Directed by Jon Turteltaub
Six decades worth of friendship is not something many people can say they share with others. What’s even rarer is when the best moments of that friendship are revived during a party-filled weekend in Las Vegas when all the friends are far past their prime.
While it is not the first movie of it’s kind, “Last Vegas,” essentially an elderly man’s version of “The Hangover,” supplies a funny take on retired life. Boasting an all-star cast, the film is a refreshing spin on a comedy formula that has been overdone in the past few years.
The movie stars Michael Douglas, Morgan Freeman, Robert De Niro and Kevin Kline as a group of four guys in their 60s who have been friends since their childhood days. After six decades of friendship, the group has moved apart but attempts to rekindle their connection in honor of Billy’s (Douglas) wedding. Together with veteran director Jon Turteltaub and an effectively humorous screenplay from Dan Fogelman, these four actors work seamlessly to create an effective comedy and a feel-good movie.
The film follows the group of retirees whose lives have significantly worsened within the past few years. Archie (Freeman) lives with his son, Paddy (De Niro) just lost his wife and Sam (Kline) is getting tired of retired life in Florida. Billy, the fourth of the group, is incredibly successful yet has never been married, until he decides on a whim to marry his girlfriend who is half his age. This results in the four reuniting in Las Vegas for one weekend to throw him a bachelor party before Billy ties the knot. For Sam and Archie, this is a great escape from an otherwise boring life, but it quickly becomes apparent that the relationship between Billy and Paddy has soured since the death of Paddy’s wife, and it’s all up to this weekend to make things right.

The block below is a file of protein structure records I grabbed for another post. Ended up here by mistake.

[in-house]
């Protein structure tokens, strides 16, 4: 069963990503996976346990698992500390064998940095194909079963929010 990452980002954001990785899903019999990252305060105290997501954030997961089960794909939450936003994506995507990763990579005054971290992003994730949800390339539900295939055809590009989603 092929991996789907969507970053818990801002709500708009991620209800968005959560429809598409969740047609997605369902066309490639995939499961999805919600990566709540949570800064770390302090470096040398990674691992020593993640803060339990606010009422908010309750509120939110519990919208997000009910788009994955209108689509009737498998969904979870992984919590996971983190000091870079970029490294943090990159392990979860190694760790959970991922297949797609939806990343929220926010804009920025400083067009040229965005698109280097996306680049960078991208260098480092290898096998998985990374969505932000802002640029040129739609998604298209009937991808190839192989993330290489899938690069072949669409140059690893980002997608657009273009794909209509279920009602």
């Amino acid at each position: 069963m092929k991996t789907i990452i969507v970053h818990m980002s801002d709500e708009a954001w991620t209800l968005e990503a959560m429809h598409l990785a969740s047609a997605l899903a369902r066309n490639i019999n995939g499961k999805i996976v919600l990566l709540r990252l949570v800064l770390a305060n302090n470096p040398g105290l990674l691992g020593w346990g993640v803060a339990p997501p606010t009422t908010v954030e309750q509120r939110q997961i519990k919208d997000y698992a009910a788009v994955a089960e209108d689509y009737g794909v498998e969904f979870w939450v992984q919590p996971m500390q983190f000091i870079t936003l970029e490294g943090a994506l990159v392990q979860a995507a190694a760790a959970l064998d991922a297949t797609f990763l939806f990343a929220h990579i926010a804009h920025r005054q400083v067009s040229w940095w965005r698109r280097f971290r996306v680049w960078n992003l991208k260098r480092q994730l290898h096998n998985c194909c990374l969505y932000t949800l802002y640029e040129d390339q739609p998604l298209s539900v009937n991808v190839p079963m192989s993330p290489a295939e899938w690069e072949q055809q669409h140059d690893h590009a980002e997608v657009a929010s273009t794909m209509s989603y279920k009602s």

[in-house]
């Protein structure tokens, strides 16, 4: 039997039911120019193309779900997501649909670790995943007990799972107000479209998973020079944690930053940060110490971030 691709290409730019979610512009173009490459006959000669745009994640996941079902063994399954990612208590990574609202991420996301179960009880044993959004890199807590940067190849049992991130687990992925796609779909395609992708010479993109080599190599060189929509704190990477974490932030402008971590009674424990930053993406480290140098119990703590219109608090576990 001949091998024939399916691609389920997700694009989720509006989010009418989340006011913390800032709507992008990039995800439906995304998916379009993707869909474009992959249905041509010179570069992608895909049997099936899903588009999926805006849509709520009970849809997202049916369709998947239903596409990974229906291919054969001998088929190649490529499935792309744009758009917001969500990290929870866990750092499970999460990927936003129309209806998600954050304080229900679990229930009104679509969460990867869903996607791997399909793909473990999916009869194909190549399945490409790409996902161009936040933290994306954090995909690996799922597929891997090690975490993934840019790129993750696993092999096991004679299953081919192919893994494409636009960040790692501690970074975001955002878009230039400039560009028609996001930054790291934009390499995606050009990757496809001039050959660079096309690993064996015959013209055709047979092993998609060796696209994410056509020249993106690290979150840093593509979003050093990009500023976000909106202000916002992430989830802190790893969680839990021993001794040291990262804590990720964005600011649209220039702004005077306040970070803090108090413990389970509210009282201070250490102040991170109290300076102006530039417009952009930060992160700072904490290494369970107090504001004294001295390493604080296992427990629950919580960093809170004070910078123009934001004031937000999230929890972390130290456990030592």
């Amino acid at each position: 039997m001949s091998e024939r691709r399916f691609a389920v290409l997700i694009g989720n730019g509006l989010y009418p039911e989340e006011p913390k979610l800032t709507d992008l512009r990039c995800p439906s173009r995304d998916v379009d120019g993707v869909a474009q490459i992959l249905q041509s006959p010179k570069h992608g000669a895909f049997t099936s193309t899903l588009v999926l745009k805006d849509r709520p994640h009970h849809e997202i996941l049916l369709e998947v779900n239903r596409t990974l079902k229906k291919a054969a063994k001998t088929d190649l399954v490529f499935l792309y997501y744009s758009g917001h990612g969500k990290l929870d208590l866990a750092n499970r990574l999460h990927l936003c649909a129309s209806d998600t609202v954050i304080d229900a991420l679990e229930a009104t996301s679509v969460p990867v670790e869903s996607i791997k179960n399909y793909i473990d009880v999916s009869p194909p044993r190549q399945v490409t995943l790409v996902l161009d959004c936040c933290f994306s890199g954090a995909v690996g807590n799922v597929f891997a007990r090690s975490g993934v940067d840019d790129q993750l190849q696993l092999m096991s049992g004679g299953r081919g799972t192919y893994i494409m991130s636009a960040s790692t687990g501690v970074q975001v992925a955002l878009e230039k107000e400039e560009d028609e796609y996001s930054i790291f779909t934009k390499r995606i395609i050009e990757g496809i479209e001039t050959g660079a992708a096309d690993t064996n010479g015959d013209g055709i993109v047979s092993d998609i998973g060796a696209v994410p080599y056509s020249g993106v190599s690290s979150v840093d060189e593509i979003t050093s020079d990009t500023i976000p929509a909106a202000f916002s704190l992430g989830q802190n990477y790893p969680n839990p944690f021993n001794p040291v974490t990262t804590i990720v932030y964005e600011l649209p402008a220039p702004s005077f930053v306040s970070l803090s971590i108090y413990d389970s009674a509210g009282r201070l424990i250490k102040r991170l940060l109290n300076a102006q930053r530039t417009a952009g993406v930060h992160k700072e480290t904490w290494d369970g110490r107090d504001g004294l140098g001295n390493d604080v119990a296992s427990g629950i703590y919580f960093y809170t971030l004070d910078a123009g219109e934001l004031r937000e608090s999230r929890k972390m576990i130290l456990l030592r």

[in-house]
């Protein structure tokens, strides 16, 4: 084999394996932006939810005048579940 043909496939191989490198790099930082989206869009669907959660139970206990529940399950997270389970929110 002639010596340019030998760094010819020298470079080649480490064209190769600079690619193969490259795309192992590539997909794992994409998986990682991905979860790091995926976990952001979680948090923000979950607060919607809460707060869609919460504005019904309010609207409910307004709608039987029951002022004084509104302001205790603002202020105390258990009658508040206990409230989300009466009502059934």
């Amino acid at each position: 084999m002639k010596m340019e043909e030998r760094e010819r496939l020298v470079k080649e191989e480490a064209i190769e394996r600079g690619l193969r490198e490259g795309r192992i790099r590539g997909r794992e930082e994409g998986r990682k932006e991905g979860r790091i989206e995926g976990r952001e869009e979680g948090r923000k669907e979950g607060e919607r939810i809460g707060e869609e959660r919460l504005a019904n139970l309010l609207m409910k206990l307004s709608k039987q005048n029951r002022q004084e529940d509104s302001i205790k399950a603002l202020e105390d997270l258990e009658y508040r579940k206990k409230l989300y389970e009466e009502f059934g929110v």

Turteltaub, best known for the “National Treasure” movies, returns to the director’s chair for the first time in three years. He does a fine job of balancing the actors’ strengths to make every scene have funny moments while striking a chord with the audience when tough topics, such as death, are discussed among the group members. Freeman gives an especially great performance, standing out in a role where he spends most of his time dancing around and gambling.
The film will no doubt draw comparisons to “The Hangover” trilogy for many viewers because of its location. While this picture is not nearly as raunchy as the Todd Phillips series, it still has its share of crude humor. The expected jokes regarding old men and the usual conditions that come with old age are a constant, but the presence of such strong screen talent makes these cheesy moments of dialogue more bearable.
The luxurious Aria Hotel serves as the group’s home for the weekend, and while they are staying in one of the most expensive suites Las Vegas has to offer, the film still has an air of realism. Several classic locations in Vegas are also featured, including The Neon Museum, Binion’s and The Freemont Street Experience. The use of these classic locations help sell the experience of Vegas as nothing but authentic.
While not the first film set in Sin City, “Last Vegas” mixes its jokes and great cast quite well, creating a movie for all ages and one that is poised for success.